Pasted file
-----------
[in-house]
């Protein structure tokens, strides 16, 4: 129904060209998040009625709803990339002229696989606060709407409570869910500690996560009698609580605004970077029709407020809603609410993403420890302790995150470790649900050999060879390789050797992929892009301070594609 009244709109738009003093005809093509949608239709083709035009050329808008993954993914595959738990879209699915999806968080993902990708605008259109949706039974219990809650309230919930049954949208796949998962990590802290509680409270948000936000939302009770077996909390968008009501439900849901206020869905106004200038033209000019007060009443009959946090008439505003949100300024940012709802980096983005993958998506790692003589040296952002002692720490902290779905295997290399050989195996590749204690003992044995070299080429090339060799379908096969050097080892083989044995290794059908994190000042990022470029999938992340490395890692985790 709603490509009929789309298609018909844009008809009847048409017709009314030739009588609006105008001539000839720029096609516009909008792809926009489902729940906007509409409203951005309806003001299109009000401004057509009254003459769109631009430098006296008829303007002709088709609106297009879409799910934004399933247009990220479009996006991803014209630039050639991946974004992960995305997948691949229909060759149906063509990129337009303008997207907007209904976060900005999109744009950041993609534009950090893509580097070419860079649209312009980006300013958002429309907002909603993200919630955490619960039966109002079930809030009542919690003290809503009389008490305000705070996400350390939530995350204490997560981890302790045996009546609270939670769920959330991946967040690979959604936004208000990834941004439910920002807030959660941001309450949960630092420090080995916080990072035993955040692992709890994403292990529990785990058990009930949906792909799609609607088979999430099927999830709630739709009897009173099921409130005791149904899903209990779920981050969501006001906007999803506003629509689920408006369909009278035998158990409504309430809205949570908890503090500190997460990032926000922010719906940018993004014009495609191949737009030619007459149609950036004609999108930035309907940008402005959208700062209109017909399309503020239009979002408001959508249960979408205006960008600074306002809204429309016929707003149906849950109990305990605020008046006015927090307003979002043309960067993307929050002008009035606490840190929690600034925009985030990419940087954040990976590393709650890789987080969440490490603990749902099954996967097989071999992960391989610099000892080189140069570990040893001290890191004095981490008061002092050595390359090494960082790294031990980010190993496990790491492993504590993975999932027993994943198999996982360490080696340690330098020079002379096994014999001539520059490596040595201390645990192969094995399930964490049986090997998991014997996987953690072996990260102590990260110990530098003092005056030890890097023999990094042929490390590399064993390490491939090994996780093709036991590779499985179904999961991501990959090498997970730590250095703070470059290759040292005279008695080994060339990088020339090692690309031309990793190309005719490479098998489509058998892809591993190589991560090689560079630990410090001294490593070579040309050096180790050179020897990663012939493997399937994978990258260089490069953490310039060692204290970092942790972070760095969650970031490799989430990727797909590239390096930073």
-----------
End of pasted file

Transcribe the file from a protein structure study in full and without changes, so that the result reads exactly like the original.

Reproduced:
[in-house]
């Protein structure tokens, strides 16, 4: 129904060209998040009625709803990339002229696989606060709407409570869910500690996560009698609580605004970077029709407020809603609410993403420890302790995150470790649900050999060879390789050797992929892009301070594609 009244709109738009003093005809093509949608239709083709035009050329808008993954993914595959738990879209699915999806968080993902990708605008259109949706039974219990809650309230919930049954949208796949998962990590802290509680409270948000936000939302009770077996909390968008009501439900849901206020869905106004200038033209000019007060009443009959946090008439505003949100300024940012709802980096983005993958998506790692003589040296952002002692720490902290779905295997290399050989195996590749204690003992044995070299080429090339060799379908096969050097080892083989044995290794059908994190000042990022470029999938992340490395890692985790 709603490509009929789309298609018909844009008809009847048409017709009314030739009588609006105008001539000839720029096609516009909008792809926009489902729940906007509409409203951005309806003001299109009000401004057509009254003459769109631009430098006296008829303007002709088709609106297009879409799910934004399933247009990220479009996006991803014209630039050639991946974004992960995305997948691949229909060759149906063509990129337009303008997207907007209904976060900005999109744009950041993609534009950090893509580097070419860079649209312009980006300013958002429309907002909603993200919630955490619960039966109002079930809030009542919690003290809503009389008490305000705070996400350390939530995350204490997560981890302790045996009546609270939670769920959330991946967040690979959604936004208000990834941004439910920002807030959660941001309450949960630092420090080995916080990072035993955040692992709890994403292990529990785990058990009930949906792909799609609607088979999430099927999830709630739709009897009173099921409130005791149904899903209990779920981050969501006001906007999803506003629509689920408006369909009278035998158990409504309430809205949570908890503090500190997460990032926000922010719906940018993004014009495609191949737009030619007459149609950036004609999108930035309907940008402005959208700062209109017909399309503020239009979002408001959508249960979408205006960008600074306002809204429309016929707003149906849950109990305990605020008046006015927090307003979002043309960067993307929050002008009035606490840190929690600034925009985030990419940087954040990976590393709650890789987080969440490490603990749902099954996967097989071999992960391989610099000892080189140069570990040893001290890191004095981490008061002092050595390359090494960082790294031990980010190993496990790491492993504590993975999932027993994943198999996982360490080696340690330098020079002379096994014999001539520059490596040595201390645990192969094995399930964490049986090997998991014997996987953690072996990260102590990260110990530098003092005056030890890097023999990094042929490390590399064993390490491939090994996780093709036991590779499985179904999961991501990959090498997970730590250095703070470059290759040292005279008695080994060339990088020339090692690309031309990793190309005719490479098998489509058998892809591993190589991560090689560079630990410090001294490593070579040309050096180790050179020897990663012939493997399937994978990258260089490069953490310039060692204290970092942790972070760095969650970031490799989430990727797909590239390096930073």